February 24, 2020 - Markham Silences Train Horns

Mayor Frank Scarpitti says Markham has taken steps to silence GO train horns at 13 level crossings in the city, a move that should appease concerns of residents about noise.  This is the culmination of many years of effort and the expenditure of $6 million dollars on upgrades to the the grade crossing infrastructure.  Read the CBC report here Markham Silences Train Horns

August 13, 2018 - Cost Effective Whistle Cessation Is Possible

After three years of research and follow-up with regulatory agencies, we have concluded that implementation of whistle cessation at grade crossings that are protected by Flashing Lights, Bells and Gates (FLBG), should be straightforward without onerous costs to the Municipality or CN Rail.

While there may be a need for additional features such as signs warning that train horns are not sounded at a particular crossing, there should be no need for expensive Detailed Safety Assessments by consultants. 

At this point the Rail Authority (CN & CP) and Road Authority (Cramahe) should have shared all the required information about grade crossings, as mandated by Transport Canada.  Using this information, Municipalities should be able to negotiate directly with Rail Companies to implement whistle cessation along a railway corridor protected by FLBG.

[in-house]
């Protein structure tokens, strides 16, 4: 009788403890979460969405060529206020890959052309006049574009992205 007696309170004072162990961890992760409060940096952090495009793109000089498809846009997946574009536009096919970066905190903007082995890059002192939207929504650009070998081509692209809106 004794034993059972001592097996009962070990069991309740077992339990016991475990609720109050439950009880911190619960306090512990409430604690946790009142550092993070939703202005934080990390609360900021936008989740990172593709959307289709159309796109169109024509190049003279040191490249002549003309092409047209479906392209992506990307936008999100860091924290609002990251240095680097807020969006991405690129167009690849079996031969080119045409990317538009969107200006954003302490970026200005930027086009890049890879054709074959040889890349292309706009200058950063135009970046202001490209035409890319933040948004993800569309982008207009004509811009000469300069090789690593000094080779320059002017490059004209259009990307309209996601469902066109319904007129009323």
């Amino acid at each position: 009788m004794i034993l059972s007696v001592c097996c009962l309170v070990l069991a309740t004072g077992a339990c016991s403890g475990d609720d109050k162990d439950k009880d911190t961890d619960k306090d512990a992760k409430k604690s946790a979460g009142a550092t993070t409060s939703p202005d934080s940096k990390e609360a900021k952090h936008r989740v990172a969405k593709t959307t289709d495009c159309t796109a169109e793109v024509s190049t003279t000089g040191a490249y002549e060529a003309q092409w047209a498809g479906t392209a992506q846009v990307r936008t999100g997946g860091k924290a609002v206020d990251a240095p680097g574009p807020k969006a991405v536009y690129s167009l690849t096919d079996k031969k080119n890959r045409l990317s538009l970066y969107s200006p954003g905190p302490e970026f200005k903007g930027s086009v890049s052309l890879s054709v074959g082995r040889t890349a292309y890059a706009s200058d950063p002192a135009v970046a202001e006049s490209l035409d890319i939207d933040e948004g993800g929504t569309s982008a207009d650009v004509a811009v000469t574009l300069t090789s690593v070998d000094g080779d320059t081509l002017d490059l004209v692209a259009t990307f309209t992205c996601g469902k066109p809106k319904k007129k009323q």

To cover all bases we previously wrote to Transport Canada questioning why train horns were even necessary at grade crossings equipped with Flashing Lights, Bells and Gates (FLGB).  Here is the initial response

May 22, 2018

Dear Gritt and Ernie Koehl:

Thank you for your correspondence of April 4, 2018, regarding the rules governing the use of train bells and whistles at grade crossings.

The safety and security of Canadians and of the transportation system are Transport Canada’s top priorities.  Under the Railway Safety Act and the Transportation of Dangerous Goods Act, my department is responsible for regulating the safety of federally regulated rail operations within Canada.

I appreciate your taking the time to provide Transport Canada with your suggestions.  Per your request for consideration, your correspondence has been forwarded to the Policy and Regulatory Affairs groups.  Additional information about my department’s mandate, policies and programs can be found at https://www.tc.gc.ca/.

Thank you again for writing.

Yours sincerely,


The Honourable Marc Garneau, P.C., M.P.

Minister of Transport


c.c.       Ms. Kim Rudd, M.P.

            Northumberland–Peterborough South